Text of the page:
Tina Arena’s career is an interesting one. She is of Italian descent and hails from Australia, where she was a child star prior to becoming a major singing sensation as an adult, but since 2008 she’s been based out of Paris. Just over a decade ago, Tina released a couple of French singles for the first time and they were hugely successful. In December of 2005, she released her first full-length French album, Un autre univers. And she had three massive singles from that album, “Aimer jusqu’à l’impossible,” “Je m’appelle Bagdad” and “Tu aurais dû me dire (Oser parler d’amour).” All three singles charted in the top 10 in France. As a result, she did a tour of France and it completely sold-out. But she didn’t stop releasing music in English. In 2007, she released an album of covers called Songs of Love & Loss, which was so successful that she released Songs of Love & Loss 2 the following year. She also released her second French album in 2008, 7 vies. But her audiences in Australia and the UK — she hasn’t released an album here in the States in well over a decade — were hungry for a new album of original songs in English and now she’s finally delivered it with Reset, which is actually her first album of original songs in English in 12 years.
With 16 songs, the deluxe edition of Reset is, well, massive. And, you know what? There isn’t a bad song on it. And it couldn’t have a better album title because it’s sure to re-boot Tina’s career in a big, big way.
Reset opens with “Love You Less,” a bittersweet mid-tempo tune that seems destined to top the charts. While this album version would seem best suited for radio, it could very easily be remixed for the clubs and it will be a shame if it isn’t. (Every time I listen to it, I start imagining the different things that various remixers like WaWa and Dave Aude might do with it.) “Tried my best to love you less,” Tina sings during the sweeping chorus of the song that would seem to be about loving someone in spite of yourself. “Everybody knows / Everybody sees / Everybody all except me,” goes the seductive bridge, commanding your full attention. “Even though it hurts / When You Think It’s Gonna Work / It just get worse.” Part of the song’s charm is a lovely little vocal run that appears scattered throughout the song that finds Tina hitting high notes of operatic proportions.
The first single from the album is a truly glorious song called “You Set Fire To My Life,” which packs loud, snappy beats that are plenty danceable. It’s easily one of the year’s best pop songs, an uplifting and entirely addictive number on par with Katy Perry’s “Roar” and Celine Dion’s “Loved Me Back To Life.” Speaking of Celine, if I had to describe Tina’s music by comparing her to other artists, I would say that her songs have the maturity of Celine’s while having the keen pop sensibilities of Kylie Minogue’s. To that end, her voice even sounds like a cross between Celine and Kylie, which is hardly a bad thing.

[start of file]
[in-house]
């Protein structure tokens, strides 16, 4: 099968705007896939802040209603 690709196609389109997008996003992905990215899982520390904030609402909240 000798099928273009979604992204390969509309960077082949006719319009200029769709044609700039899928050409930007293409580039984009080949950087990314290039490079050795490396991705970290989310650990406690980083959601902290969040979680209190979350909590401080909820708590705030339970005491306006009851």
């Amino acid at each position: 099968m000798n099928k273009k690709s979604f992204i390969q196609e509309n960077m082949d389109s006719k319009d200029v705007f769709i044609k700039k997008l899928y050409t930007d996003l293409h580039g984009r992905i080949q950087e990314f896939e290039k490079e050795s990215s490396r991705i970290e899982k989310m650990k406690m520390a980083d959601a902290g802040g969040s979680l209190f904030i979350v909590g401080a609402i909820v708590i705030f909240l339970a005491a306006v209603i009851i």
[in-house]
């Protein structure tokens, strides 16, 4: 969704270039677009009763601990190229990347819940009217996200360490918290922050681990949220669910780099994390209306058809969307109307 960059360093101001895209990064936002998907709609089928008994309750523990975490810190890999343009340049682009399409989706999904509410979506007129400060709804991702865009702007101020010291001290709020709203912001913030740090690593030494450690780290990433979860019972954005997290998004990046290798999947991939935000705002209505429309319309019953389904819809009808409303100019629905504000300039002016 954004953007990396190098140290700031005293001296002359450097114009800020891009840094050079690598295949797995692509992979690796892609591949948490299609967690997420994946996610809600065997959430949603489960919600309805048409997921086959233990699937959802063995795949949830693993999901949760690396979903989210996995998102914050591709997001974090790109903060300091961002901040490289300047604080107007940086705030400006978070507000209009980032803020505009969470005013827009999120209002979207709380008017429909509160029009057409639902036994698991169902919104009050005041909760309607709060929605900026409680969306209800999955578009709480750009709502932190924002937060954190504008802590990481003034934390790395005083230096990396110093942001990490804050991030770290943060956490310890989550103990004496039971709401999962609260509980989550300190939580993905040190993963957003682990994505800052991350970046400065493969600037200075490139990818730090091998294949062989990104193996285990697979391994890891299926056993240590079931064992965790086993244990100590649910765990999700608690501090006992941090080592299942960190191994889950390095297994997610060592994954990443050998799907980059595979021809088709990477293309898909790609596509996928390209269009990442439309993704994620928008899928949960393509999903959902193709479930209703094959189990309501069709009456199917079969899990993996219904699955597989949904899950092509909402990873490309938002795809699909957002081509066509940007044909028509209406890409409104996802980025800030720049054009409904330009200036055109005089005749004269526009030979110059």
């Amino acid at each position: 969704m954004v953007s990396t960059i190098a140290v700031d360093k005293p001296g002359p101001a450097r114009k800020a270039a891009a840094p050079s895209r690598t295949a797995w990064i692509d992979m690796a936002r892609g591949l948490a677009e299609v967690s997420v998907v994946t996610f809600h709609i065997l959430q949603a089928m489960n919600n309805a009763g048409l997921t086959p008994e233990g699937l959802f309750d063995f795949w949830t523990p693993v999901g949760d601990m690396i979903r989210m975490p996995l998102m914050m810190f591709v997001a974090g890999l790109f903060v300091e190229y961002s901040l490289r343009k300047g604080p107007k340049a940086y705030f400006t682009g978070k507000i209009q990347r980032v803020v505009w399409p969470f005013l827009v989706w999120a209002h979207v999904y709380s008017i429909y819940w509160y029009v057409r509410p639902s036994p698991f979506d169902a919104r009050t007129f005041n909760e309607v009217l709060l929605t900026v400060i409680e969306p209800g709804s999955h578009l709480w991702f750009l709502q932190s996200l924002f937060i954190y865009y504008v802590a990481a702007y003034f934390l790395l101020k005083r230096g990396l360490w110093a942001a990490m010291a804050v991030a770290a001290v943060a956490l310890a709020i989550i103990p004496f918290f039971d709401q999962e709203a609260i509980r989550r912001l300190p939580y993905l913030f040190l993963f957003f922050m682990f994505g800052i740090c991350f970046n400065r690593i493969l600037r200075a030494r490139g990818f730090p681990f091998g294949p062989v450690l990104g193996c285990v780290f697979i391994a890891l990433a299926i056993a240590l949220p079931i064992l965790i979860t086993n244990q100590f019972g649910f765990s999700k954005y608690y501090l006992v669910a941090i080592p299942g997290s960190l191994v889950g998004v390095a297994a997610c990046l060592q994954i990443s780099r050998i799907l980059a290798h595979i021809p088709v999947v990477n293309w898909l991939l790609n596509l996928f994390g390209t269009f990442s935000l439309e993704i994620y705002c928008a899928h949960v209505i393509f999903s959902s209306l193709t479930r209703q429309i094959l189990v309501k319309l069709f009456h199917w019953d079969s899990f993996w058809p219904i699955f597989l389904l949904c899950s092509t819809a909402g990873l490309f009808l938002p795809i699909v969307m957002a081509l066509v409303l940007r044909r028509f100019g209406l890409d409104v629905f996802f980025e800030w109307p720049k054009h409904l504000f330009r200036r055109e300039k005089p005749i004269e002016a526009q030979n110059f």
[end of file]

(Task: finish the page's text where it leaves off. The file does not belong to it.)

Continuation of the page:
“I refuse to live an ordinary life,” Tina proclaims fervidly during the bridge of “Don’t Look Back,” a song about hope with flourishes of piano and galloping beats. “Don’t look back / Don’t you ever do that,” goes the inspirational chorus.
In the ballad department, Reset scores big with the epic, piano-led “Patchwork Heart.” It’s the sort of intoxicating love song that makes you take pause as it dazzles you and probably even makes your heart skip a beat. “I’m afraid I’ll always love you / Even if we’re falling apart / This love is coming undone / You’re the only one who can mend my patchwork heart,” goes the gorgeous chorus, which Tina sings devotedly. And it’s followed by another emotionally-charged ballad, “It’s Just What It Is,” which finds Tina reflecting on the evils of the world. “I’m not angry / It’s just what it is,” she sings while the soothing backing vocals go, “You’re not alone, you’re not alone.” It’s ironic that she should sing “I’m not angry” because she certainly sounds angry when she sings about “those corrupting politicians with their raping globalizing positions.” But who could blame her for being angry about that? I actually found it refreshing to hear her spitting venom for a change.
With most albums, you can usually tell which songs will be the singles just from listening to it a few times. Certain songs will just stand out as being the best, most infectious tracks on the album. But with Reset, it’s really hard to speculate about which tracks the upcoming singles will be. Every track I’ve written about above could easily be — and really should be — a single. So could most of the other tracks on the album. Which is saying a lot when you have a 16 track album. Suffice to say this is one of the best pop releases of the year.
Ultimately, the only thing you can fault Reset for is the fact that all but three songs are love songs. You could even go one step further and say that it’s a concept album about complicated relationships. But, hey, everybody falls in love at some point — except for sociopaths, I believe — and most relationships are complicated, so it’s quite relatable and that just makes it all the more appealing.